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PSP: rapid identification of orthologous coding genes under positive selection across multiple closely related prokaryotic genomes

Fei Su12, Hong-Yu Ou12, Fei Tao12, Hongzhi Tang12 and Ping Xu12*

Author Affiliations

1 State Key Laboratory of Microbial Metabolism, Shanghai Jiao Tong University, Shanghai 200240, P.R. China

2 School of Life Sciences & Biotechnology, Shanghai Jiao Tong University, Shanghai 200240, P.R. China

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BMC Genomics 2013, 14:924  doi:10.1186/1471-2164-14-924


The electronic version of this article is the complete one and can be found online at: http://www.biomedcentral.com/1471-2164/14/924


Received:24 July 2013
Accepted:26 December 2013
Published:27 December 2013

© 2013 Su et al.; licensee BioMed Central Ltd.

This is an open access article distributed under the terms of the Creative Commons Attribution License (http://creativecommons.org/licenses/by/2.0), which permits unrestricted use, distribution, and reproduction in any medium, provided the original work is properly cited.

Abstract

Background

With genomic sequences of many closely related bacterial strains made available by deep sequencing, it is now possible to investigate trends in prokaryotic microevolution. Positive selection is a sub-process of microevolution, in which a particular mutation is favored, causing the allele frequency to continuously shift in one direction. Wide scanning of prokaryotic genomes has shown that positive selection at the molecular level is much more frequent than expected. Genes with significant positive selection may play key roles in bacterial adaption to different environmental pressures. However, selection pressure analyses are computationally intensive and awkward to configure.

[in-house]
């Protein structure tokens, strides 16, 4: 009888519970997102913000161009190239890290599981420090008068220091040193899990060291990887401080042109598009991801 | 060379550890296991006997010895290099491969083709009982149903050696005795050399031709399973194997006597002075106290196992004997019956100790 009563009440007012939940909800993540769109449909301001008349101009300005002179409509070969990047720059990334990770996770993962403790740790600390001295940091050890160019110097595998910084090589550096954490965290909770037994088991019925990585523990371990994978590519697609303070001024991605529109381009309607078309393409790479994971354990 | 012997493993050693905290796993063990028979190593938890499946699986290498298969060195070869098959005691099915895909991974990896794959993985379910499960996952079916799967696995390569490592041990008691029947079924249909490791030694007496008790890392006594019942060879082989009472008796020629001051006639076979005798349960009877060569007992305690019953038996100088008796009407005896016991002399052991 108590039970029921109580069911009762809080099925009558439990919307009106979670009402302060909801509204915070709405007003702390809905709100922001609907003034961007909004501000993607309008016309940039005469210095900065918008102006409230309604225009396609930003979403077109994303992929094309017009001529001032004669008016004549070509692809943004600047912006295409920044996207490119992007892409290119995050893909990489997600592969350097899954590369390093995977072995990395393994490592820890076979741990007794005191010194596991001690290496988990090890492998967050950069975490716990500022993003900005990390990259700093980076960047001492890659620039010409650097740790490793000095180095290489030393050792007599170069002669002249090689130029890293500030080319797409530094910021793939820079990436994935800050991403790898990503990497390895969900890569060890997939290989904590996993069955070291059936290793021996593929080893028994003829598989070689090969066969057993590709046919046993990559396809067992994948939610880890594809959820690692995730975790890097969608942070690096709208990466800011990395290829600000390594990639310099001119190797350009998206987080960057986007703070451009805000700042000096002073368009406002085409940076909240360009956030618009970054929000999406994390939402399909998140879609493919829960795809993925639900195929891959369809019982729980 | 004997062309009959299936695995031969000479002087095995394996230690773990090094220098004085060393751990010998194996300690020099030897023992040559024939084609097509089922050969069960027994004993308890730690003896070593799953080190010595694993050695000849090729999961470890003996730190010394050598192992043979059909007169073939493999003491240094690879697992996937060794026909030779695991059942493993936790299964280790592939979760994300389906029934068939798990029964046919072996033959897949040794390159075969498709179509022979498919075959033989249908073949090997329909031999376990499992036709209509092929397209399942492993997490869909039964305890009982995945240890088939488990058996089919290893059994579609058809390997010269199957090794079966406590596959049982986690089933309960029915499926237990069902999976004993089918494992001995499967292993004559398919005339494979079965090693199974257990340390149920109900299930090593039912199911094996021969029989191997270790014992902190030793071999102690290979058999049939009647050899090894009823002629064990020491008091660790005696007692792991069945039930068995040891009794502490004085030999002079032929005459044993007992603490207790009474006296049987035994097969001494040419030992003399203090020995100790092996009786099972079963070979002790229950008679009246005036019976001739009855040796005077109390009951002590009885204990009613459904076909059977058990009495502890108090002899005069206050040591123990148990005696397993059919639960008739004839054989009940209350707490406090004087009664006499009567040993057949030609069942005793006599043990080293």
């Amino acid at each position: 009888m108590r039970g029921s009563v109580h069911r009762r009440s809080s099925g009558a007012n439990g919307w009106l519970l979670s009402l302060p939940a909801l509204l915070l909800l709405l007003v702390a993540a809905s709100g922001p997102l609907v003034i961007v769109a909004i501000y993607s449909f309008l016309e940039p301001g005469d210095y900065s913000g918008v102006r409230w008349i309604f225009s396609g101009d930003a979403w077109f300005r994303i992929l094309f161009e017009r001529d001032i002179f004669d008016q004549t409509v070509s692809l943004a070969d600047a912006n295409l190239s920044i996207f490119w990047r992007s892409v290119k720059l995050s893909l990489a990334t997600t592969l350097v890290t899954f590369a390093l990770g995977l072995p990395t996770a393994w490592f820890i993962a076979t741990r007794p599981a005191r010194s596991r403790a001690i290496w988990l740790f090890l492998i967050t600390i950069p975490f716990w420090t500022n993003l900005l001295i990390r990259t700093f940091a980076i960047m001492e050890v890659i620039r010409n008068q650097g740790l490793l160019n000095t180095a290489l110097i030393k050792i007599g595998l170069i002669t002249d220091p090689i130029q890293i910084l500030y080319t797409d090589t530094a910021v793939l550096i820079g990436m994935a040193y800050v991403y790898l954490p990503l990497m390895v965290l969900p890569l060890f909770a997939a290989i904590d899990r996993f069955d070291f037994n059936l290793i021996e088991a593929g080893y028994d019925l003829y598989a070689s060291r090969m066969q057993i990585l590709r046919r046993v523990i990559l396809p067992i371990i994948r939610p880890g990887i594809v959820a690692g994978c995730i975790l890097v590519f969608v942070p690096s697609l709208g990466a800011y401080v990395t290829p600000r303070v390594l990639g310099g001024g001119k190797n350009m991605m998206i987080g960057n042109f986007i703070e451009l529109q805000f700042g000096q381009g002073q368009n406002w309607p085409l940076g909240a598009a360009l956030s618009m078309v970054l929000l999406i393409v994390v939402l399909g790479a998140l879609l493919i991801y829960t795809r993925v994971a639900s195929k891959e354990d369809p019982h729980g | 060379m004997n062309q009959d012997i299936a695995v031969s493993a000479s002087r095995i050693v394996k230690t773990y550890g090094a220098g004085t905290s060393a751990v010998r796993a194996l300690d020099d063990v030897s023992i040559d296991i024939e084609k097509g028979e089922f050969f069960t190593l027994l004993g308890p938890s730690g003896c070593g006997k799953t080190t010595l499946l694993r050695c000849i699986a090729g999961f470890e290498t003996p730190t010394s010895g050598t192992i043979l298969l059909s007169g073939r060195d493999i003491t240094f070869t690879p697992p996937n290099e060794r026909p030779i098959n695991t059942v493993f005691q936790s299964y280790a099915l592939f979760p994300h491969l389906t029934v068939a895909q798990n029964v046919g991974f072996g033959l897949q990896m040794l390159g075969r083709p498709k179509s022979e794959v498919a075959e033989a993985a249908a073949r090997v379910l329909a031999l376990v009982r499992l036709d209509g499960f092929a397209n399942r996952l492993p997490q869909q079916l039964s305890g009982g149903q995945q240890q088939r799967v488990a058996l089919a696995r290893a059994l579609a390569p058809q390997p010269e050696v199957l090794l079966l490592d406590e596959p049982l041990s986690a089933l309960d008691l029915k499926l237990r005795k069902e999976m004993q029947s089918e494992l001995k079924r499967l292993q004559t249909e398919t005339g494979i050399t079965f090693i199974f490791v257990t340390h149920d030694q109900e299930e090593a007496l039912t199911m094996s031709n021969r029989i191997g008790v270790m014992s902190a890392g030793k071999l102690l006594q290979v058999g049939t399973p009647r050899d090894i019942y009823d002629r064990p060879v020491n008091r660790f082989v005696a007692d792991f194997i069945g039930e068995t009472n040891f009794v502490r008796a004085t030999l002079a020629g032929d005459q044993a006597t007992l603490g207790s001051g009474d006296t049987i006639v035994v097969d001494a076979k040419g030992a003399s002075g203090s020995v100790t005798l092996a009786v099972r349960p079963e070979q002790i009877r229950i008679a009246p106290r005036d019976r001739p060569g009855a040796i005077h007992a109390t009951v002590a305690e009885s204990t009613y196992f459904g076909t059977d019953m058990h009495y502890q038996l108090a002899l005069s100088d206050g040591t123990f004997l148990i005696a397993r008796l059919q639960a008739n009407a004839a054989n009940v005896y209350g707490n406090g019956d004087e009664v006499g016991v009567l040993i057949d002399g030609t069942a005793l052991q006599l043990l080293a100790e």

Results

Here we describe an open access web server, which is designated as PSP (Positive Selection analysis for Prokaryotic genomes) for performing evolutionary analysis on orthologous coding genes, specially designed for rapid comparison of dozens of closely related prokaryotic genomes. Remarkably, PSP facilitates functional exploration at the multiple levels by assignments and enrichments of KO, GO or COG terms. To illustrate this user-friendly tool, we analyzed Escherichia coli and Bacillus cereus genomes and found that several genes, which play key roles in human infection and antibiotic resistance, show significant evidence of positive selection. PSP is freely available to all users without any login requirement at: http://db-mml.sjtu.edu.cn/PSP/ webcite.